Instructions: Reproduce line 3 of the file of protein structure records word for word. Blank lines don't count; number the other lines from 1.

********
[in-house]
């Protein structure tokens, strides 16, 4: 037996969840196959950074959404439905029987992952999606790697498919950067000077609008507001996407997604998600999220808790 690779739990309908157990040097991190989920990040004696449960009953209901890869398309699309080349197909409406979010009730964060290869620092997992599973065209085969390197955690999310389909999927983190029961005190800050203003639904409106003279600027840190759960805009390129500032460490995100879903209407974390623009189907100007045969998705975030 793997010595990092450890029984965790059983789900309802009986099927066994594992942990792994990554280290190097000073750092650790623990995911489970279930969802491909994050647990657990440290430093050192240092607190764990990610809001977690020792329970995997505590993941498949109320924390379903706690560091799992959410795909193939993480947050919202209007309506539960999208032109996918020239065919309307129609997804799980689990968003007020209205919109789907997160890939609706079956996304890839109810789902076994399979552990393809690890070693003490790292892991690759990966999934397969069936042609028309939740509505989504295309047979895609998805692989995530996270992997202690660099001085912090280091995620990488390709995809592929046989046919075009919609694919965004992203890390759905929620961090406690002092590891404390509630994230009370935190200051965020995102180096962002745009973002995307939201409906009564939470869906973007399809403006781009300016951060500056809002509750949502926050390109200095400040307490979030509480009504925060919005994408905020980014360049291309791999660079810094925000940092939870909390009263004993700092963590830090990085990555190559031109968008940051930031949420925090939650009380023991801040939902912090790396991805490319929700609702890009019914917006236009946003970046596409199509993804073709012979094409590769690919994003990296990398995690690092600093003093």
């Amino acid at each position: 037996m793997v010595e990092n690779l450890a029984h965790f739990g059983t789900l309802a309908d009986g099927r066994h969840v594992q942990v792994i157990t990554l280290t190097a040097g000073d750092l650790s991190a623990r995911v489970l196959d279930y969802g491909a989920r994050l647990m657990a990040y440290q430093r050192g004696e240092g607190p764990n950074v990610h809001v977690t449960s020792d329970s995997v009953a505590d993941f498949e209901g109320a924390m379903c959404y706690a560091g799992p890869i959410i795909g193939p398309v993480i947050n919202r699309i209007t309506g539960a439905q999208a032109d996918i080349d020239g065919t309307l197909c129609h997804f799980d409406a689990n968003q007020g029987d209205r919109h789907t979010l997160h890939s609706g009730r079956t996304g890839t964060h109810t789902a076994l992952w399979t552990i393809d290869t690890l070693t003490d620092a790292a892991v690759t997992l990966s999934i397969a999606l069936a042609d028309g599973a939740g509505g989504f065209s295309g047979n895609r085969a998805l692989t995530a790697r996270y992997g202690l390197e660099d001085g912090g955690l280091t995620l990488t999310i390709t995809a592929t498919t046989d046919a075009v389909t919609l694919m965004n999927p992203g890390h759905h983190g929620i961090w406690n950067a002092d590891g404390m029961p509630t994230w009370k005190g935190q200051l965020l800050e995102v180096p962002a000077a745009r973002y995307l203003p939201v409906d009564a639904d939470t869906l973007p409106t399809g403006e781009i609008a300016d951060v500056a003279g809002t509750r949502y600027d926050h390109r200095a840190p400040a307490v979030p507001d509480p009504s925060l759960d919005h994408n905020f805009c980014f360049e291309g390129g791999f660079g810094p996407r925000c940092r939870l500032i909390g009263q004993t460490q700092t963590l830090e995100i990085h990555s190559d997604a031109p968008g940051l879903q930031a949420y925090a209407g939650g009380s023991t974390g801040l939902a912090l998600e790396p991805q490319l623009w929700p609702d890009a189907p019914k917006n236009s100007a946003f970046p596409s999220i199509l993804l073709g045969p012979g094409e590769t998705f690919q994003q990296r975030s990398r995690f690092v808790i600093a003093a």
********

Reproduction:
């Amino acid at each position: 037996m793997v010595e990092n690779l450890a029984h965790f739990g059983t789900l309802a309908d009986g099927r066994h969840v594992q942990v792994i157990t990554l280290t190097a040097g000073d750092l650790s991190a623990r995911v489970l196959d279930y969802g491909a989920r994050l647990m657990a990040y440290q430093r050192g004696e240092g607190p764990n950074v990610h809001v977690t449960s020792d329970s995997v009953a505590d993941f498949e209901g109320a924390m379903c959404y706690a560091g799992p890869i959410i795909g193939p398309v993480i947050n919202r699309i209007t309506g539960a439905q999208a032109d996918i080349d020239g065919t309307l197909c129609h997804f799980d409406a689990n968003q007020g029987d209205r919109h789907t979010l997160h890939s609706g009730r079956t996304g890839t964060h109810t789902a076994l992952w399979t552990i393809d290869t690890l070693t003490d620092a790292a892991v690759t997992l990966s999934i397969a999606l069936a042609d028309g599973a939740g509505g989504f065209s295309g047979n895609r085969a998805l692989t995530a790697r996270y992997g202690l390197e660099d001085g912090g955690l280091t995620l990488t999310i390709t995809a592929t498919t046989d046919a075009v389909t919609l694919m965004n999927p992203g890390h759905h983190g929620i961090w406690n950067a002092d590891g404390m029961p509630t994230w009370k005190g935190q200051l965020l800050e995102v180096p962002a000077a745009r973002y995307l203003p939201v409906d009564a639904d939470t869906l973007p409106t399809g403006e781009i609008a300016d951060v500056a003279g809002t509750r949502y600027d926050h390109r200095a840190p400040a307490v979030p507001d509480p009504s925060l759960d919005h994408n905020f805009c980014f360049e291309g390129g791999f660079g810094p996407r925000c940092r939870l500032i909390g009263q004993t460490q700092t963590l830090e995100i990085h990555s190559d997604a031109p968008g940051l879903q930031a949420y925090a209407g939650g009380s023991t974390g801040l939902a912090l998600e790396p991805q490319l623009w929700p609702d890009a189907p019914k917006n236009s100007a946003f970046p596409s999220i199509l993804l073709g045969p012979g094409e590769t998705f690919q994003q990296r975030s990398r995690f690092v808790i600093a003093a």